Of­ten the court’s land­mark opin­ions ex­tend far be­yond the is­sue de­cided. In the fa­mous 1954 Brown vs. Board of Ed­u­ca­tion case, the jus­tices out­lawed racial seg­re­ga­tion in public ed­u­ca­tion, but that opin­ion was later read by judges to strike down racial seg­re­ga­tion broadly in city parks, swimming pools, bus sta­tions and else­where.

In ad­di­tion to clear­ing the way for same- sex mar­riage na­tion­wide, Fri­day’s de­ci­sion may help end dis­crim­i­na­tion against gays and les­bians in other mat­ters, such as adop­tion and cus­tody rights, le­gal ex­perts say This will have tremen­dous im­pact on fam­ily law in par­tic­u­lar,” said Sarah War­be­low, the top lawyer for the Hu­man Rights Cam­paign in Washington. “This will be a tool to help us be­gin to erad­i­cate those in­stances of dis­crim­i­na­tion.”

She said the rul­ing would help gay- rights ad­vo­cates com­bat more than 115 pieces of leg­is­la­tion that were in­tro­duced in state leg­is­la­tures this year tar­get­ing gay peo­ple.

Theodore J. Boutrous, a prom­i­nent Los An­gles lawyer who was part of the le­gal team that f irst took the gay mar­riage is­sue to the Supreme Court, said the opin­ion “re­jects the no­tion of sec­ond- class cit­i­zen­ship for gay peo­ple. Any law that dis­crim­i­nates against gay peo­ple is go­ing to fall in the face of this rul­ing.”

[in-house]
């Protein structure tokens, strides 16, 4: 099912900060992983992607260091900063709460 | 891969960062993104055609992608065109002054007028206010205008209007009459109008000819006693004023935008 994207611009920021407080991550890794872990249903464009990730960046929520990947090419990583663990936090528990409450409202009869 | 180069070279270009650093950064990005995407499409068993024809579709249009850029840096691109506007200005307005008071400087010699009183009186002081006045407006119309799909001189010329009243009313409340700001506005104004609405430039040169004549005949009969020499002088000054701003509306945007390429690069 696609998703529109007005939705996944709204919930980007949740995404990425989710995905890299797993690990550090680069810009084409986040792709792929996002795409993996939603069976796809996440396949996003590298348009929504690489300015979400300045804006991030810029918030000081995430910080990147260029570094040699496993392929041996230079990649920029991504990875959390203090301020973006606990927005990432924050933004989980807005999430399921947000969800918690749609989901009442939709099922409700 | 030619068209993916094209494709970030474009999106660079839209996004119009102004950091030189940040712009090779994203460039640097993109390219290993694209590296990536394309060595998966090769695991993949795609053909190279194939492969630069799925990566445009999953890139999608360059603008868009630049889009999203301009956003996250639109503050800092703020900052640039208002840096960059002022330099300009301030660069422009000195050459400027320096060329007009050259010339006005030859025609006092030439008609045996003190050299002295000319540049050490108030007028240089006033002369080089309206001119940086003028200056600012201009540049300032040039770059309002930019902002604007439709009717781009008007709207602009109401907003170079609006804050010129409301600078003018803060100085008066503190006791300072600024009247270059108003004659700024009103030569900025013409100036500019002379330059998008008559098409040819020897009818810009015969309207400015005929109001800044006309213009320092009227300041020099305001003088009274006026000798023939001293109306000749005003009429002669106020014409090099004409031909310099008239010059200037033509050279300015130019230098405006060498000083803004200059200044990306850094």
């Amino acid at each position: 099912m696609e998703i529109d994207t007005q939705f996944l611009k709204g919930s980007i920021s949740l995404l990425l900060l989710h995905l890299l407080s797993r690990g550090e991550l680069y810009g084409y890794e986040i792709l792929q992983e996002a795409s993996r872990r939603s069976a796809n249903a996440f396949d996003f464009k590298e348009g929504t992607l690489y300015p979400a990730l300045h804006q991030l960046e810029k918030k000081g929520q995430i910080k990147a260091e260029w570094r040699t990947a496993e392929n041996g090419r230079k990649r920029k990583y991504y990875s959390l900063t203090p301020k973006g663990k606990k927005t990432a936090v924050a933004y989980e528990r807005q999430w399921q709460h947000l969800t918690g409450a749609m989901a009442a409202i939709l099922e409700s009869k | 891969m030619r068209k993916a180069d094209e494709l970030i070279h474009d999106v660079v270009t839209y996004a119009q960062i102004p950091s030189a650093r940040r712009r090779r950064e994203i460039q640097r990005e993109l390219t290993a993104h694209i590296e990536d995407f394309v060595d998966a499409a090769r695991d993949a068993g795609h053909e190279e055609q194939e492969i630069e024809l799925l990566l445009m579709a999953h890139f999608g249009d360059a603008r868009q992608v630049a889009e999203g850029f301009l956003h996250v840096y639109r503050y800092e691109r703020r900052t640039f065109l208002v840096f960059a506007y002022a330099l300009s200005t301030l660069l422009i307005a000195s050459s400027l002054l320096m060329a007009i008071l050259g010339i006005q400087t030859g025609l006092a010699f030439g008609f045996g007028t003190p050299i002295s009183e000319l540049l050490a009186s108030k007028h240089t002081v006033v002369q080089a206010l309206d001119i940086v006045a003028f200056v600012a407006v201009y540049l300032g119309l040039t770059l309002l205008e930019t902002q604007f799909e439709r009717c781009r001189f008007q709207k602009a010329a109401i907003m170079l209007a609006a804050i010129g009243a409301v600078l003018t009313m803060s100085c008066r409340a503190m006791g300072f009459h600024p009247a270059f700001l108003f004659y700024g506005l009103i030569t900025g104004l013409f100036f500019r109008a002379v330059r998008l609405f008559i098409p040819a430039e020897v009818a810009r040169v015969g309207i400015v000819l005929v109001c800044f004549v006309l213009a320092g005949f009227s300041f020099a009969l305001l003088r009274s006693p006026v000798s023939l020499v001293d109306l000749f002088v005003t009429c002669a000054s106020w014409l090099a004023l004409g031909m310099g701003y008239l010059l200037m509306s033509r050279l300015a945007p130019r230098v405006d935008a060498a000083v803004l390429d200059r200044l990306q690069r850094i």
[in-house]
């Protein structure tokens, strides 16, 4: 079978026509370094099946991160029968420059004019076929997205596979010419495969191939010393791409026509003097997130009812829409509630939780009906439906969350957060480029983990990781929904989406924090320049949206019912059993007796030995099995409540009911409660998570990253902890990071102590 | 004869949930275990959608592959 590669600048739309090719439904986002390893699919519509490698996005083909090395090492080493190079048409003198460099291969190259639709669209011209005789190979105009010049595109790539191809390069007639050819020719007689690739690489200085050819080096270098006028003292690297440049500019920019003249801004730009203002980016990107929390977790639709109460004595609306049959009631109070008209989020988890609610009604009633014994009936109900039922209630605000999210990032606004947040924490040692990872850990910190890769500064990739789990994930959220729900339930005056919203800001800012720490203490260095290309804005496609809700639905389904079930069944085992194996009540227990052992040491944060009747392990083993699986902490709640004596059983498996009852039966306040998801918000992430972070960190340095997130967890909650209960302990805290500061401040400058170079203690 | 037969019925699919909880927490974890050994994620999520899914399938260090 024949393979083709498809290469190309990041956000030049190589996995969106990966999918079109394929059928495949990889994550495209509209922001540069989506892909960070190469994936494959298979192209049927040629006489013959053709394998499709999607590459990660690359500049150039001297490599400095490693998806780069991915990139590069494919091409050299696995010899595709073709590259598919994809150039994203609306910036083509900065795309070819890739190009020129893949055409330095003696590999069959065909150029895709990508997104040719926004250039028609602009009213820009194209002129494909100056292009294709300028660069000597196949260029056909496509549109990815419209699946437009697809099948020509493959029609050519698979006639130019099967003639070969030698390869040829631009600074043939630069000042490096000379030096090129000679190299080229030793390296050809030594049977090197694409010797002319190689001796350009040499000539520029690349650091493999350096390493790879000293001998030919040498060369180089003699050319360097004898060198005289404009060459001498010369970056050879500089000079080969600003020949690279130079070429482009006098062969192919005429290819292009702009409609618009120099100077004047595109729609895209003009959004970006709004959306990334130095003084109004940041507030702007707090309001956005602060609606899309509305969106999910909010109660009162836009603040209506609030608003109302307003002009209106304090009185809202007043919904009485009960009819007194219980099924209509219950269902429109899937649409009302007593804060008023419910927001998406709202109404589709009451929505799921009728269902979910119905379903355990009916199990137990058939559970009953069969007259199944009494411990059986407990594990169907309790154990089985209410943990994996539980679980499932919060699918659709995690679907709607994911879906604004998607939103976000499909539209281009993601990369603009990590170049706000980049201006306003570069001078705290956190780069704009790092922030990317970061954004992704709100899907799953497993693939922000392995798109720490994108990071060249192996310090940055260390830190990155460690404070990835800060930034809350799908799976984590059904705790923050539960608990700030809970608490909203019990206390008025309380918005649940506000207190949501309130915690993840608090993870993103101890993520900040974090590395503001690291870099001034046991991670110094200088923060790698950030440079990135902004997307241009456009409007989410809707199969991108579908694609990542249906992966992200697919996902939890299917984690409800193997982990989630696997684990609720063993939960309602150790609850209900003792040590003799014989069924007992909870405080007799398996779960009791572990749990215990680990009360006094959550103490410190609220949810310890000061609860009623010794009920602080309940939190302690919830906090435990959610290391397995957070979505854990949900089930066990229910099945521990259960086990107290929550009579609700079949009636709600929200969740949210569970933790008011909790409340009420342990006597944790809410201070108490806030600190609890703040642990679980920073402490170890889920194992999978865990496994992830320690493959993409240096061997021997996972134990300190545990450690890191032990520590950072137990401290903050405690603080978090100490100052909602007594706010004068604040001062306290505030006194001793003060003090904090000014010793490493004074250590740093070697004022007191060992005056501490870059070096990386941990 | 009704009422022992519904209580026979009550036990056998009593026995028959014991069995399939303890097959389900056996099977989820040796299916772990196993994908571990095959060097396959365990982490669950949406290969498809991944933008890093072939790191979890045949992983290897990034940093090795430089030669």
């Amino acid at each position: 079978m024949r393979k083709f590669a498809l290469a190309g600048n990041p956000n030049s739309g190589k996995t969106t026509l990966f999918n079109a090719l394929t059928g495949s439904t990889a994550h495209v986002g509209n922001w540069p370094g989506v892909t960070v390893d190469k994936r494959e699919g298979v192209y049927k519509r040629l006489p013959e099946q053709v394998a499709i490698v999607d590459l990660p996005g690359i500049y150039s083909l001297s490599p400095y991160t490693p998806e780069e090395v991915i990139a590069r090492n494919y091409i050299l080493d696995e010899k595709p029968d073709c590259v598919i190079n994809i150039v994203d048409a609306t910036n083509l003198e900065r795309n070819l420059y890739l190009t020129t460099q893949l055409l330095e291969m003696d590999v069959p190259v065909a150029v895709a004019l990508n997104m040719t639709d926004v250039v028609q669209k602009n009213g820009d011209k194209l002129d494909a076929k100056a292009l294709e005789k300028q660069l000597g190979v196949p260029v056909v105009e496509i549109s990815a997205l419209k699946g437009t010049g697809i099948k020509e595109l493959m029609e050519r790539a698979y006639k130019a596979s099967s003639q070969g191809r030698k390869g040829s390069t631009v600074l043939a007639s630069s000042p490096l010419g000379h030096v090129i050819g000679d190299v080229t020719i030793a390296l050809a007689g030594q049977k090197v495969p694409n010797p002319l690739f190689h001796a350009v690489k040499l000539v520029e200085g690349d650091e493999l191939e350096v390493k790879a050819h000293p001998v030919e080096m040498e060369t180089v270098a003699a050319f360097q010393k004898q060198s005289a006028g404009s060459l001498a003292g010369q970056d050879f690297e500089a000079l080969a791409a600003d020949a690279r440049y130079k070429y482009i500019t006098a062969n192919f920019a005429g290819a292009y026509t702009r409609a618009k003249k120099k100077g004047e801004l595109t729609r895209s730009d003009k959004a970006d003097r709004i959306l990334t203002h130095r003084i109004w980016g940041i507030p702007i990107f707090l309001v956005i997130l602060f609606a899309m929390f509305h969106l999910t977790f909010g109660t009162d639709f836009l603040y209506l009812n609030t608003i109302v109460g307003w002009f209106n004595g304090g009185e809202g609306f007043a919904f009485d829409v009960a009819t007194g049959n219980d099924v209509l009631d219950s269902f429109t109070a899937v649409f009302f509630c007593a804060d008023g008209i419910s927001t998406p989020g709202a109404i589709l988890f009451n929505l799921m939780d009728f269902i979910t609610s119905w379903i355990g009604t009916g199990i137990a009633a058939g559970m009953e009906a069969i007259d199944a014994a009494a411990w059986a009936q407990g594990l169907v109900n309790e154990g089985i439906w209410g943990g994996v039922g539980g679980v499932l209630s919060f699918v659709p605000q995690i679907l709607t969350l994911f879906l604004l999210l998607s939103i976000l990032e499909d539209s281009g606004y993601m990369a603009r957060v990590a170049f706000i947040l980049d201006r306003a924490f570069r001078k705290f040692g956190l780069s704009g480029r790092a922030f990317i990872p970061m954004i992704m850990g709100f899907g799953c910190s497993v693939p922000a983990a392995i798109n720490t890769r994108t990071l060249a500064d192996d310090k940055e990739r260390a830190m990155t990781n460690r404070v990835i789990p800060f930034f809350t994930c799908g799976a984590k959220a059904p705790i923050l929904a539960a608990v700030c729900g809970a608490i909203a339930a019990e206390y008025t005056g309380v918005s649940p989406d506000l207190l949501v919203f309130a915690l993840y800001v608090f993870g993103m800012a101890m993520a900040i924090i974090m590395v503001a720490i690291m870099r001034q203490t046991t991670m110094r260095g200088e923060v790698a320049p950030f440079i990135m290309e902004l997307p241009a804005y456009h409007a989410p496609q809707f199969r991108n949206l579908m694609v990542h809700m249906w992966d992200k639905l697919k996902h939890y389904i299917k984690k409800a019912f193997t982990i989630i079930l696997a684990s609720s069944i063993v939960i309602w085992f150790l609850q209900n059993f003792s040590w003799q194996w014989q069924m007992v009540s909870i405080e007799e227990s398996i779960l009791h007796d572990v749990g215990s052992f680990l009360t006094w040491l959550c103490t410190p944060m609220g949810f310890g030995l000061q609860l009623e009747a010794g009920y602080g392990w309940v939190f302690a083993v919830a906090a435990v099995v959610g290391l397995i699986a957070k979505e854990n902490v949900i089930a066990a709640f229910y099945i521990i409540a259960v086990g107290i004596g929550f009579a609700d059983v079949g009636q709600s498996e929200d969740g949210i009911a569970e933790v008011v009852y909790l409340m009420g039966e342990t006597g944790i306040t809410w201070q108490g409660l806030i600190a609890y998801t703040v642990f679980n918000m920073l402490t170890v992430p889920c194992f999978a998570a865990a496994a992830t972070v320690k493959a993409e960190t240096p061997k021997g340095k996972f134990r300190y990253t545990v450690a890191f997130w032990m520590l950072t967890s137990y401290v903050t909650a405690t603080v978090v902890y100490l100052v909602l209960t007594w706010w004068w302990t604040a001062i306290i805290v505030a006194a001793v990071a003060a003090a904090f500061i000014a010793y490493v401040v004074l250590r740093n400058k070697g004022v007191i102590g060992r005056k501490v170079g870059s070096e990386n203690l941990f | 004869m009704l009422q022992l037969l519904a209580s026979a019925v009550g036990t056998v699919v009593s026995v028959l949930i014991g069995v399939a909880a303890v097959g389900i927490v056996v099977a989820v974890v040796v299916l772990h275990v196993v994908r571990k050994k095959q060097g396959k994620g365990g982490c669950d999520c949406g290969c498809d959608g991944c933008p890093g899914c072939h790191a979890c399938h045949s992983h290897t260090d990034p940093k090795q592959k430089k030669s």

Gays and les­bians are par­tic­u­larly con­cerned with fam­ily law is­sues be­cause they are three times more likely to be rais­ing an adopted or foster child, ac­cord­ing to a le­gal brief f iled in the case by de­mog­ra­pher Gary Gates of the Wil­liams In­sti­tute at UCLA.

“To the de­gree that gays are stig­ma­tized in cus­tody bat­tles, it feels like that will be harder for it to be a rel­e­vant point,” Gates said in an in­ter­view.

War­be­low and some other le­gal ad­vo­cates, how­ever, in­di­cated they would have liked Kennedy to go even fur­ther in his ma­jor­ity opin­ion and put dis­crim­i­na­tion based on sex­ual ori­en­ta­tion on a par with dis­crim­i­na­tion against racial mi­nori­ties or women.

“We cer­tainly would have liked a clearer guid­ance,” War­be­low said. “That would have made it crys­tal clear that there are vir­tu­ally no cir­cum­stances un­der which the gov­ern­ment can dis­crim­i­nate against gays. With the rul­ing we got to­day, we may have to con­tinue to fight some of those bat­tles in court.” .“david. sav­age@ latimes. com Twit­ter: @ DavidGSav­age tim. phelps@ latimes. com Twit­ter: @ tim­phelp­sLAT

‘ This de­ci­sion af­firms what mil­lions of Amer­i­cans al­ready be­lieve in their hearts: that when all Amer­i­cans are treated as equal, all are free.’

— Pres­i­dent Obama